WASHINGTON — U.S. Senators Tom Carper and Chris Coons (both-Del.) joined Senators Edward J. Markey (D-Mass.), Thom Tillis (R-N.C.) and a group of their Senate colleagues in advocating for protections for the U.S. scientific research community during the coronavirus pandemic. Although coronavirus-related research is a current federal government priority, most other research has slowed or stopped due to closures of campuses and laboratories. The people who comprise the research workforce – graduate students, postdocs, principal investigators, and technical support staff – face financial and other hardships from the disruption of their research activities. The senators are calling for $26 billion in emergency relief funding for the research community in the next coronavirus relief package.
“Research universities, academic medical centers, and national labs are major employers in all 50 states, and protecting the research workforce is critical to state economies,” write the senators in their letter to Senate leadership. “Congress must act to preserve our current scientific workforce and ensure that the U.S. is prepared to continue our global scientific leadership once this crisis ends.”
A full copy of the letter can be found here.
In their letter, the senators specifically call for funding in the next relief package to:
· Cover supplements for research grants and contracts caused by the pandemic, including additional salary support and/or research related ramp-up costs;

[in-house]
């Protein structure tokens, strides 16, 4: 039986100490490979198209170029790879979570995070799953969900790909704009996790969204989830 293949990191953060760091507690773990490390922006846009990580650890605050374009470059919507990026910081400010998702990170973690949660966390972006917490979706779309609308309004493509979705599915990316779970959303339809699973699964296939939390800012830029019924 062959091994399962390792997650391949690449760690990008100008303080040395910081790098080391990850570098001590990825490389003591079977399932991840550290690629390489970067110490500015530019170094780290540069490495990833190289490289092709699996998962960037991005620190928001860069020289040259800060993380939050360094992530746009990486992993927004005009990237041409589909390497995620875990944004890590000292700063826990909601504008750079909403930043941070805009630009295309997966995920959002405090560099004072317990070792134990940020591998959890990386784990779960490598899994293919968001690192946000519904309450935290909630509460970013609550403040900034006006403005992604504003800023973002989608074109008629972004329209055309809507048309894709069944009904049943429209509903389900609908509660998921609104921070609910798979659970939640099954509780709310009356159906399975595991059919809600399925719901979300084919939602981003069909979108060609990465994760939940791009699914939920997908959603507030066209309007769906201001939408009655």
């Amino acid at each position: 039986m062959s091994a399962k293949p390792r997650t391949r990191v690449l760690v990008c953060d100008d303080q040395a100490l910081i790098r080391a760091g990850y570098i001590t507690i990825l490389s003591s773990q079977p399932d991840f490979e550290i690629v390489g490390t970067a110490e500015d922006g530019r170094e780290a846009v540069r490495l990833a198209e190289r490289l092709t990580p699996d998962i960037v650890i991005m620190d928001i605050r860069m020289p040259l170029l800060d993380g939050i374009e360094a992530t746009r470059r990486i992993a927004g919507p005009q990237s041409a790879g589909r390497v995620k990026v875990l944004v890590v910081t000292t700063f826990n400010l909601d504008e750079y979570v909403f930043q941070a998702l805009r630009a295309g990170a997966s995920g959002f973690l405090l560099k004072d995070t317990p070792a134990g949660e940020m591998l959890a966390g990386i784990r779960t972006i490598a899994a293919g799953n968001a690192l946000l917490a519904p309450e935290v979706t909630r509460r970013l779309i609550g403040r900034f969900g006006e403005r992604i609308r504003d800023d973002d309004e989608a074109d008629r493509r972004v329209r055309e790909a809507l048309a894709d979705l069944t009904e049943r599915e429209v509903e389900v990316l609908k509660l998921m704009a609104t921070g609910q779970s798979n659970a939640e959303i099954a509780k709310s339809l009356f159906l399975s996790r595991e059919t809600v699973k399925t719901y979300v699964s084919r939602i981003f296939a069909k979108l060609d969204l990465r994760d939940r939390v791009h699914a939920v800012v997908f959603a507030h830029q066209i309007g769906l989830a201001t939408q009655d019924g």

· Provide emergency relief to sustain research support personnel and base operating costs for core research facilities and user-funded research services until such time as facilities reopen and research activities return to pre-pandemic activity levels; and
· Fund additional graduate student and postdoc fellowships, traineeships, and research assistantships for up to two years. Graduate students who could not complete their degrees due to the pandemic should be given priority for graduate fellowships and other forms of support so they can complete their research and degrees.
Other senators signing the letter include Senators Sherrod Brown (D-Ohio), Dick Durbin (D-Ill.), Jack Reed (D-R.I.), Kamala Harris (D-Calif.), Jacky Rosen (D-Nev.), Richard Blumenthal (D-Conn.), Catherine Cortez Masto (D-Nev.), Dianne Feinstein (D-Calif.), Robert P. Casey, Jr. (D-Penn.), Chris Van Hollen (D-Md.), Ben Cardin (D-Md.), Tammy Duckworth (D-Ill.), Tina Smith (D-Minn.), Kirsten Gillibrand (D-N.Y.), Ron Wyden (D-Ore.), Tammy Baldwin (D-Wisc.), Gary Peters (D-Mich.), Tom Udall (D-N.M.), Michael Bennet (D-Colo.), Elizabeth Warren (D-Mass.), Amy Klobuchar (D-Minn.), Sheldon Whitehouse (D-R.I.), Kyrsten Sinema (D-Ariz.), Jeff Merkley (D-Ore.), Martin Heinrich (D-N.M.), Debbie Stabenow (D-Mich.), Tim Kaine (D-Va.), Cory Booker (D-N.J.), and Angus King (I-Maine).
This effort has been endorsed by the Association of American Universities (AAU), American Council on Education (ACE), Association of Public and Land-grant Universities (APLU), Association of American Medical Colleges, Union of Concerned Scientists, ACT for NIH, Alzheimer's Association, American Association for Cancer Research, American Cancer Society Cancer Action Network (ACS CAN), American Geophysical Union, American Lung Association, American Mathematical Society, American Meteorological Society, American Chemical Society, American Physical Society, American Physiological Society, American Society for Cell Biology, American Society for Microbiology, Association of Independent Research Institutes, Autism Speaks, Coalition for the Life Sciences, EveryLife Foundation for Rare Diseases, Friends of Cancer Research, Geological Society of America , JDRF, Research!America, Society for Neuroscience, and dozens more.